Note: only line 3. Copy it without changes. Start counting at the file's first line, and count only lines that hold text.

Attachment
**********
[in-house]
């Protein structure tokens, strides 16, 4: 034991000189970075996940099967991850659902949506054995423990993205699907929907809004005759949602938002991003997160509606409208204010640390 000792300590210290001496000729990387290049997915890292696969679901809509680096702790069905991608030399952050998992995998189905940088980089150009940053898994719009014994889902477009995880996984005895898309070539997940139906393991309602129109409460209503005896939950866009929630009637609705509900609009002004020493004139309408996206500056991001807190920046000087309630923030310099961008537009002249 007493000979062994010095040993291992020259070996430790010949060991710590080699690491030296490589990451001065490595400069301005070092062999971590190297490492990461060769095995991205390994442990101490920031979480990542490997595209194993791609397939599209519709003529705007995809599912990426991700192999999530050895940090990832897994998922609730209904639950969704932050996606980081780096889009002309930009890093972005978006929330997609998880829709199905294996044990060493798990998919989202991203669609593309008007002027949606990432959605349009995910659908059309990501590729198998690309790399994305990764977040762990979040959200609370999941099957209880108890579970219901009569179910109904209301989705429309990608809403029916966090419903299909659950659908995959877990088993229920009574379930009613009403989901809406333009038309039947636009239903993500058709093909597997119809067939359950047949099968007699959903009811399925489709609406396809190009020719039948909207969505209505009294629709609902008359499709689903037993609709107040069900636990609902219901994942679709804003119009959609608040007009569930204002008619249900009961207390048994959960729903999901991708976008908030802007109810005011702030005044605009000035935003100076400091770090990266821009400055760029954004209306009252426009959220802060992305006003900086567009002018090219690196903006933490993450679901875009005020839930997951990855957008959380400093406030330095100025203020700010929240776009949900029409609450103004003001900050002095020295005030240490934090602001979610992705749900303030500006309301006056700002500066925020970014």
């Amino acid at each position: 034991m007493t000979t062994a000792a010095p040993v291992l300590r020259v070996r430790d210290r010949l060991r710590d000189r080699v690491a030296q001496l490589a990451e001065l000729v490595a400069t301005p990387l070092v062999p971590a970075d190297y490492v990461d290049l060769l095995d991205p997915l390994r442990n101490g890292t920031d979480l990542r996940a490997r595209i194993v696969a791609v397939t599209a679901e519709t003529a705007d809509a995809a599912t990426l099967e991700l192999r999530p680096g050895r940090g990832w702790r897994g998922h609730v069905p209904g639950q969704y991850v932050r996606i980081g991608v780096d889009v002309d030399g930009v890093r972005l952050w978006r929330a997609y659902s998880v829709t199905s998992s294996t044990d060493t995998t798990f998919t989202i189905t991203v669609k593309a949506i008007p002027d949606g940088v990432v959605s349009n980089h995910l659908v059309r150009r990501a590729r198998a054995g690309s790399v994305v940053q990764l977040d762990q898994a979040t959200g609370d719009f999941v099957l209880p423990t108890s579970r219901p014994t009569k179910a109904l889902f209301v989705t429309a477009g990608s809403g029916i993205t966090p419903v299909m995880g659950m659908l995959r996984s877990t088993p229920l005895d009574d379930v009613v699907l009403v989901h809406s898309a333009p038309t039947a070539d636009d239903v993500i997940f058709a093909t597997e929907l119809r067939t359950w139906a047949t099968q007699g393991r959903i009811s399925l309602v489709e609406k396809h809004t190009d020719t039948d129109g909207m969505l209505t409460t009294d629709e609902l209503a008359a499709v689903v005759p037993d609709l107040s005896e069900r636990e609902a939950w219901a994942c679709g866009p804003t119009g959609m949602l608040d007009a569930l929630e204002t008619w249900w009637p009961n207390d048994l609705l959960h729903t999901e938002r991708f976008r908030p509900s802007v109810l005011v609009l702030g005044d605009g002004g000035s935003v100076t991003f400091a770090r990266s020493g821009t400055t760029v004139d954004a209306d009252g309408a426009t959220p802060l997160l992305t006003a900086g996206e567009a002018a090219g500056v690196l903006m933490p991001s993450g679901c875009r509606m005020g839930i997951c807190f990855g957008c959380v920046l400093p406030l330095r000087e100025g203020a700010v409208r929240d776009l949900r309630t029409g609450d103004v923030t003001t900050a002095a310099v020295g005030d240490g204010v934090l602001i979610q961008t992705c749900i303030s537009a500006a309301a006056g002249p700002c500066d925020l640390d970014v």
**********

């Amino acid at each position: 034991m007493t000979t062994a000792a010095p040993v291992l300590r020259v070996r430790d210290r010949l060991r710590d000189r080699v690491a030296q001496l490589a990451e001065l000729v490595a400069t301005p990387l070092v062999p971590a970075d190297y490492v990461d290049l060769l095995d991205p997915l390994r442990n101490g890292t920031d979480l990542r996940a490997r595209i194993v696969a791609v397939t599209a679901e519709t003529a705007d809509a995809a599912t990426l099967e991700l192999r999530p680096g050895r940090g990832w702790r897994g998922h609730v069905p209904g639950q969704y991850v932050r996606i980081g991608v780096d889009v002309d030399g930009v890093r972005l952050w978006r929330a997609y659902s998880v829709t199905s998992s294996t044990d060493t995998t798990f998919t989202i189905t991203v669609k593309a949506i008007p002027d949606g940088v990432v959605s349009n980089h995910l659908v059309r150009r990501a590729r198998a054995g690309s790399v994305v940053q990764l977040d762990q898994a979040t959200g609370d719009f999941v099957l209880p423990t108890s579970r219901p014994t009569k179910a109904l889902f209301v989705t429309a477009g990608s809403g029916i993205t966090p419903v299909m995880g659950m659908l995959r996984s877990t088993p229920l005895d009574d379930v009613v699907l009403v989901h809406s898309a333009p038309t039947a070539d636009d239903v993500i997940f058709a093909t597997e929907l119809r067939t359950w139906a047949t099968q007699g393991r959903i009811s399925l309602v489709e609406k396809h809004t190009d020719t039948d129109g909207m969505l209505t409460t009294d629709e609902l209503a008359a499709v689903v005759p037993d609709l107040s005896e069900r636990e609902a939950w219901a994942c679709g866009p804003t119009g959609m949602l608040d007009a569930l929630e204002t008619w249900w009637p009961n207390d048994l609705l959960h729903t999901e938002r991708f976008r908030p509900s802007v109810l005011v609009l702030g005044d605009g002004g000035s935003v100076t991003f400091a770090r990266s020493g821009t400055t760029v004139d954004a209306d009252g309408a426009t959220p802060l997160l992305t006003a900086g996206e567009a002018a090219g500056v690196l903006m933490p991001s993450g679901c875009r509606m005020g839930i997951c807190f990855g957008c959380v920046l400093p406030l330095r000087e100025g203020a700010v409208r929240d776009l949900r309630t029409g609450d103004v923030t003001t900050a002095a310099v020295g005030d240490g204010v934090l602001i979610q961008t992705c749900i303030s537009a500006a309301a006056g002249p700002c500066d925020l640390d970014v």